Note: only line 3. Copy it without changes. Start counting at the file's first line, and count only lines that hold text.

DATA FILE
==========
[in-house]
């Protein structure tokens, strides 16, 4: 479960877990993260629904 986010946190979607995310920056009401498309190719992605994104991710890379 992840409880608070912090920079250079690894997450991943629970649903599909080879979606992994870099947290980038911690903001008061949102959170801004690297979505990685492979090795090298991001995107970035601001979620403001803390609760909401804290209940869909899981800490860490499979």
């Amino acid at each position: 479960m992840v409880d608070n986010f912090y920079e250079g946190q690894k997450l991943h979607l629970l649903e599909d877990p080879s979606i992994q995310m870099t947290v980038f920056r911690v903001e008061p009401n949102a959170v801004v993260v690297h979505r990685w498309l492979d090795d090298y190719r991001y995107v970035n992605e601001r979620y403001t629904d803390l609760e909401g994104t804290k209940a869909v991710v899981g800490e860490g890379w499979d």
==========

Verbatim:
């Amino acid at each position: 479960m992840v409880d608070n986010f912090y920079e250079g946190q690894k997450l991943h979607l629970l649903e599909d877990p080879s979606i992994q995310m870099t947290v980038f920056r911690v903001e008061p009401n949102a959170v801004v993260v690297h979505r990685w498309l492979d090795d090298y190719r991001y995107v970035n992605e601001r979620y403001t629904d803390l609760e909401g994104t804290k209940a869909v991710v899981g800490e860490g890379w499979d």